What happens to the body when it’s freezing

What happens to the body when it’s freezing

LOUISVILLE, Ky. (WAVE) - With freezing rain, sleet, and snow on the agenda, those outdoors have to be careful. There are several ways the body reacts to extreme weather conditions.

“The way our bodies try to maintain a level of homeostasis, or balance, is kind of amazing,” Dr. Mitchell Elliott from Norton Immediate Care Centers explained to WAVE 3 News.

He said blood vessels constrict in the arms, hands, feet, and legs when the skin tells the hypothalamus in the brain it is cold. Also, the brain slows down if someone stays in the cold for too long.

“It’s going to constrict those blood vessels which shunts more blood back into your core to keep your core as warm as possible, your brain as warm as possible,” Elliott said.

Humans don’t have control of it, but shivering happens for a reason.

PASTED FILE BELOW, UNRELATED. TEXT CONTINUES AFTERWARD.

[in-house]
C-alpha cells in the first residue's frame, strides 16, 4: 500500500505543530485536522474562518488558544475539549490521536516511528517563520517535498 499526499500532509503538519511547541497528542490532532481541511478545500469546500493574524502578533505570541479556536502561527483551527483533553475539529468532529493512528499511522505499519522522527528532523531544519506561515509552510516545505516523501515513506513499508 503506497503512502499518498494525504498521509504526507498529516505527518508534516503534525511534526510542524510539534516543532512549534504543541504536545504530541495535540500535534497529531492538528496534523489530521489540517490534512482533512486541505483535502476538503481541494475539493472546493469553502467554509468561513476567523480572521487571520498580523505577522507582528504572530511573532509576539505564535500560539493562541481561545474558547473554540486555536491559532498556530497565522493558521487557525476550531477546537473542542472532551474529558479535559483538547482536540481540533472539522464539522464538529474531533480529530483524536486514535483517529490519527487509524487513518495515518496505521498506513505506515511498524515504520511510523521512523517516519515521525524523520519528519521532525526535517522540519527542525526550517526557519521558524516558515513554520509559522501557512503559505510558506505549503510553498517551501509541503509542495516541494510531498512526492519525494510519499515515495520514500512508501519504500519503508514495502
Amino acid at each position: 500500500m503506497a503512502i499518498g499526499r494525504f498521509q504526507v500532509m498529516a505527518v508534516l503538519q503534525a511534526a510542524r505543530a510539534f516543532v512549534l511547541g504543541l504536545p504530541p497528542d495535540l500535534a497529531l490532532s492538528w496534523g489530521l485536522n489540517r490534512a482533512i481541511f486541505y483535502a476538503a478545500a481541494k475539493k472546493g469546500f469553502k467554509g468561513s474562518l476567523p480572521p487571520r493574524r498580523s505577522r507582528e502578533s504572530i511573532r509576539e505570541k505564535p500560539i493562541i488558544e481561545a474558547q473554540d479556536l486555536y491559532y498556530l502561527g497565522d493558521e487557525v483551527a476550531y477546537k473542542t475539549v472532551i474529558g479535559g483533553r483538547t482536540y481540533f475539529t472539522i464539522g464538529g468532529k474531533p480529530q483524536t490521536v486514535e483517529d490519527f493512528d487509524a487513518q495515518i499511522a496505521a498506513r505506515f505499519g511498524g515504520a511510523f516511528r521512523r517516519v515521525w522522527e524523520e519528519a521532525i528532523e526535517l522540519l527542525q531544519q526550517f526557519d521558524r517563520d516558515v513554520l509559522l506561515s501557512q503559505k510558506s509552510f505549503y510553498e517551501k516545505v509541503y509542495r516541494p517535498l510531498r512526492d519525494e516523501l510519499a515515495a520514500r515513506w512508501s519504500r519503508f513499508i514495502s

”It actively sends a signal to your muscles usually in your arms in legs, big muscle groups, to try to rapidly vibrate which then creates heat,” Elliott said.

People freeze faster when they are wet, and Elliott said being in wet clothes can be dangerous. Wearing too many layers and sweating in the cold that can be dangerous, too. Body heat escapes from the body 25 times faster through water than air, so the body can lose an incredible amount of heat very quickly.

Frostbite can happen quickly, too, mostly on the checks, nose, and fingers because they are getting less blood flow.

”The first thing is that their hands start to hurt, they start to turn kind of pale,” Elliott said. “The next step is that blood supply will start to decrease.”

The doctor said one immediate reaction is to rub the hands together, but this may cause more damage to the skin.

Extreme conditions can also cause people to rush to the restroom a lot.

“As a result of more blood being shunted into your core, it’s going to stimulate a few different receptors that now think you are potentially fluid overloaded, because it’s moved more blood to your core. Your kidneys think your body wants to dump some of that fluid,” Elliott said.

He said drinking alcohol can also give a false sense of warmth. It makes the body feel warmer while losing body heat to the outside environment faster.

For information on frostbite and its signs, click here.

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